The Role of an Enforcer; John Wensink


Yesterday ESPN did their 30 for 30 Shorts with a former Boston Bruin enforcer. For those of you joining Bruins nation in this generation, the name John Wensink isn’t going to ring a bell. For others, they remember him for his monumental moment when he challenged the entire Minnesota North Stars bench  to a brawl.

“The role of an enforcer isn’t a glamorous role.”-John Wensink

Being an enforcer in the National Hockey League comes with a price, one that isn’t necessarily worthwhile to everyone. For some playing a physical game and being the go-to guy for brawls is what they live for, it earns them a pretty paycheck. For others, they want to be known for more than just a pair of fisticuffs on a Friday night. The description of an enforcer can vary depending on who you talk to, synonymous to terms like “fighter”, “tough guy” and “goon.” Their job is generally to respond to dirty plays and let their teammates know they’ve got their back. Naturally they are put on the ice to send a message by either checking the opponent into the boards or engaging in a fight. Nonetheless getting a message across.

John Wensink was a part of one of the greatest rosters the Bruins have ever seen, being paired with the likes of Terry O’Reilly and Stan Jonathan as the Big Bad Bruins. His infamous moment came after a fight with known heavy hitter Alex Pirus of the Minnesota North Stars on December 1, 1977. While it may seem like just another fight of it’s time, it meant something special to the city of Bosotn , who turned to hockey for their release. His fight was not only one of adrenaline or as a reaction to a dirty play, he was fighting for the city.

Live Feed

2023-24 NHL Schedule Key Dates: Opening Night, Trade Deadline, More
2023-24 NHL Schedule Key Dates: Opening Night, Trade Deadline, More /

Puck Prose

  • Blue Jackets Officially Introduce Pascal Vincent as Head CoachUnion and Blue
  • Detroit Red Wings 2023 Rookie Camp Has Plenty of Ups and DownsPuck Prose
  • Blue Jacket Prospects Win Traverse City Tournament: Who Stood Out?Union and Blue
  • Fantasy Hockey: Potential Calgary Flames sleeper picksFlame for Thought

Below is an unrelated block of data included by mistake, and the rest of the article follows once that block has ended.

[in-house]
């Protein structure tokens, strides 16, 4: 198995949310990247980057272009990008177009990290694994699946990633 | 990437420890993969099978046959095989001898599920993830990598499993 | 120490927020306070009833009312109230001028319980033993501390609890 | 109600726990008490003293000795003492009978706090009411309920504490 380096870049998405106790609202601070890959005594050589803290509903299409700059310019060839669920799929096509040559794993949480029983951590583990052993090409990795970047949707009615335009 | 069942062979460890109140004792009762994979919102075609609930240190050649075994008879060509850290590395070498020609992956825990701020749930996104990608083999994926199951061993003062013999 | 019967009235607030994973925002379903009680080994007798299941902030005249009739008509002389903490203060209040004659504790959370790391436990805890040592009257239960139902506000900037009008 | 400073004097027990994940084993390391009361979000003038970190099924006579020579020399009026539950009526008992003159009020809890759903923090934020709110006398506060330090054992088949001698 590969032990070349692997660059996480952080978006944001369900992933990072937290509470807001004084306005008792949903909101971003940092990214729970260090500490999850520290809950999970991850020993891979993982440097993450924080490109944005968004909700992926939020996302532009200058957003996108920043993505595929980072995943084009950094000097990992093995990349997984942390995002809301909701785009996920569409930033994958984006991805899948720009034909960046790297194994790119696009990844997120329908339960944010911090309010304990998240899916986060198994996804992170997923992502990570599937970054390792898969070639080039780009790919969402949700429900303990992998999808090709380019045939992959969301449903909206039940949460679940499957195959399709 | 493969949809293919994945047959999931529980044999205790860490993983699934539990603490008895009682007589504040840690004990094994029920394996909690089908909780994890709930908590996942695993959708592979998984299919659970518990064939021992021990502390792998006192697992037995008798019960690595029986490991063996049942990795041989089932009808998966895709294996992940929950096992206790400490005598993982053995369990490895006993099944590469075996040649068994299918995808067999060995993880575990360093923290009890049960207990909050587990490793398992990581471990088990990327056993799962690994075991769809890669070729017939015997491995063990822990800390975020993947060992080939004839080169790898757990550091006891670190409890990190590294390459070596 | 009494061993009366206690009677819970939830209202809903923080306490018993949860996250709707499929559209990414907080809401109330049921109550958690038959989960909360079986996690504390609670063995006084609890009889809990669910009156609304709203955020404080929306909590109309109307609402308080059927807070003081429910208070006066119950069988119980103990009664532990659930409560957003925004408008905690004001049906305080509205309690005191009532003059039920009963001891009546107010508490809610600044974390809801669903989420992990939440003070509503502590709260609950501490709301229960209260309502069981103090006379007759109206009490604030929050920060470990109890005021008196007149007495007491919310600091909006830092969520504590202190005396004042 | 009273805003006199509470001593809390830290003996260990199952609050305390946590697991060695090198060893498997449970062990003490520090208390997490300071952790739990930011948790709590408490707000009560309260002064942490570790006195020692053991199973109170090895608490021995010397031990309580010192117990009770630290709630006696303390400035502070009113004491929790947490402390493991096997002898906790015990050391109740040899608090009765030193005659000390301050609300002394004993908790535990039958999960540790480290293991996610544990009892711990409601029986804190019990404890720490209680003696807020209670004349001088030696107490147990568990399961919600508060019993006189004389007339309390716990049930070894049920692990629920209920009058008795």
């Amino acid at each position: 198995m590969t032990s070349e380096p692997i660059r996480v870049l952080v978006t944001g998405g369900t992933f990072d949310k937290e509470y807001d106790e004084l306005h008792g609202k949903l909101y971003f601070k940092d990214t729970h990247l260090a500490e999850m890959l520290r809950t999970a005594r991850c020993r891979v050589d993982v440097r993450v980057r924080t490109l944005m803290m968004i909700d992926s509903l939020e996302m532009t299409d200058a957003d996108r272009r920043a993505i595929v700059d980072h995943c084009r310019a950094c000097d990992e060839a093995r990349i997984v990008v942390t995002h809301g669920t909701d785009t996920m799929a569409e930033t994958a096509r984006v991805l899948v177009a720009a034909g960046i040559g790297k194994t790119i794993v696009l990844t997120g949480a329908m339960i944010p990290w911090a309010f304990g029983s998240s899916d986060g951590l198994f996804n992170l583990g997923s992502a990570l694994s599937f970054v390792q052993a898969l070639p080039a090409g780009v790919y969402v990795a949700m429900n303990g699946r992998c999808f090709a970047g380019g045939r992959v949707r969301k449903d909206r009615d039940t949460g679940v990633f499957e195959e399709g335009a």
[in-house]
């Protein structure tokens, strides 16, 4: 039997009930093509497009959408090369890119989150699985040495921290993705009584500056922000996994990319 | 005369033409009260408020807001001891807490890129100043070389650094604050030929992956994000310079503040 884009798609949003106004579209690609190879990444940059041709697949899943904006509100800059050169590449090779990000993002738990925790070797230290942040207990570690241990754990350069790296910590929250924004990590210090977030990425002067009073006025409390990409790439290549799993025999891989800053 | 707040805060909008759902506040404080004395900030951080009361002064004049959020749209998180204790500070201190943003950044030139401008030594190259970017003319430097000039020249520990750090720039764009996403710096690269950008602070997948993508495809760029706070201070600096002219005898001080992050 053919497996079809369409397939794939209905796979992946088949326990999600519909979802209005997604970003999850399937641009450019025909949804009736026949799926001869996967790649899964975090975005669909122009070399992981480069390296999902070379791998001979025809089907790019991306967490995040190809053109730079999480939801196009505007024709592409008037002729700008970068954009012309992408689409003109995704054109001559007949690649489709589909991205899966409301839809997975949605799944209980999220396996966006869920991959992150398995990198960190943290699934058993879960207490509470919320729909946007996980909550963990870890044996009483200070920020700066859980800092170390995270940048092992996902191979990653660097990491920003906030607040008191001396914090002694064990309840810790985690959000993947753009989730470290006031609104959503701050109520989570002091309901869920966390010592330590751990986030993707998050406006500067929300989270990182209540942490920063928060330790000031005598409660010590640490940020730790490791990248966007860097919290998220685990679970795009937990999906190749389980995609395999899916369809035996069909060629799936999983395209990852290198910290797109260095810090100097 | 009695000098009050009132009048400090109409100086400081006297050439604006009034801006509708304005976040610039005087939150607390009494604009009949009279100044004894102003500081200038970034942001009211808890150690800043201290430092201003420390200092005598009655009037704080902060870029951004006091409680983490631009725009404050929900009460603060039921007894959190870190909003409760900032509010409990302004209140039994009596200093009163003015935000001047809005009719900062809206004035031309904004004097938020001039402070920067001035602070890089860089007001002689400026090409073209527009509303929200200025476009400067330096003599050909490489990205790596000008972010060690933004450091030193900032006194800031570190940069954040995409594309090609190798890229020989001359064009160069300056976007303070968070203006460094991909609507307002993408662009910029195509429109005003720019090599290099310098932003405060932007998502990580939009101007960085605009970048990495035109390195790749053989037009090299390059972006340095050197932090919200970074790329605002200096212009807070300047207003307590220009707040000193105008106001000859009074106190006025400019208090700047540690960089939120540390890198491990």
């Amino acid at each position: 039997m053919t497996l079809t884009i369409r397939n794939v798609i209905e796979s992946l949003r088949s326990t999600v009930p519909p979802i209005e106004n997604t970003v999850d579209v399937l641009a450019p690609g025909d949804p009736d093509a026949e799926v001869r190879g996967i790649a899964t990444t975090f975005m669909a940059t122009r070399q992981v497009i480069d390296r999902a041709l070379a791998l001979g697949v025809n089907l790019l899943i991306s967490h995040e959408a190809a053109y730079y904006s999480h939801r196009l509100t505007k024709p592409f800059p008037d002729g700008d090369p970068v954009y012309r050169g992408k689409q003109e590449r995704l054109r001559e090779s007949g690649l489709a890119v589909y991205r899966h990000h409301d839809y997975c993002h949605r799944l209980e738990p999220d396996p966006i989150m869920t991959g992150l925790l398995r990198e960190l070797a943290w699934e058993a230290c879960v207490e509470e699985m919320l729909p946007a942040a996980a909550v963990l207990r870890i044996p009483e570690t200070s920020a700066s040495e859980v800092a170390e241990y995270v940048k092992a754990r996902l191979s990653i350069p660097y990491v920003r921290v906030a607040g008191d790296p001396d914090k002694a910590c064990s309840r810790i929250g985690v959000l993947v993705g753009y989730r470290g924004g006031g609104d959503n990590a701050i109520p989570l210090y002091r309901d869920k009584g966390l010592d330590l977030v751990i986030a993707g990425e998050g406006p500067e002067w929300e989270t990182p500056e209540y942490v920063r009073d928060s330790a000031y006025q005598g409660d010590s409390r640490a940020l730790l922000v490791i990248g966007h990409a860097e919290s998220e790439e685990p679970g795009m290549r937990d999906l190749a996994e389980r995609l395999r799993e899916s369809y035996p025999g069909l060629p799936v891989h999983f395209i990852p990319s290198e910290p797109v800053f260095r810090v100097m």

• 3 Oilers Players Who Should See An Expanded Role In 2023 And 1 Who Should NotOil On Whyte
  • John Wensink never planned on being that guy for the Boston Bruins, in fact if given the chance, he would have done things differently.

    “What made me do it? I have no idea. Why Minnesota? I have no idea.” he told ESPN “I’m sure it was an adrenaline thing– I’ve got to be very honest, I say it now, thirty years after I played, I’m not a fan of all that extra stuff. Now a days when I see that I’m like ‘why did I do that?’ If I could maybe change that I probably wouldn’t have done that.”

    While Wensink may not have liked the role of enforcer, his teammates were thankful to have him.

    “It’s very comforting to look down your bench and see a guy like John Wensink and know he has your back.” said Jay Miller.

    While he tried to mold his game and become more offensive, scoring 20 goals by late December, his ice time was cut. He knew how lucky he was to be a part of the NHL club and he knew that his legacy was his fighting. He was a guy that could do it all, he could move the puck, score goals, but he was known for his fighting.

    “I’m not out here to gloat on it. I downplay it as much as I can. Sometimes I wish I was remembered for scoring a winning goal in the Stanley Cup Final, but its history and it’s there, I’m a part of it .”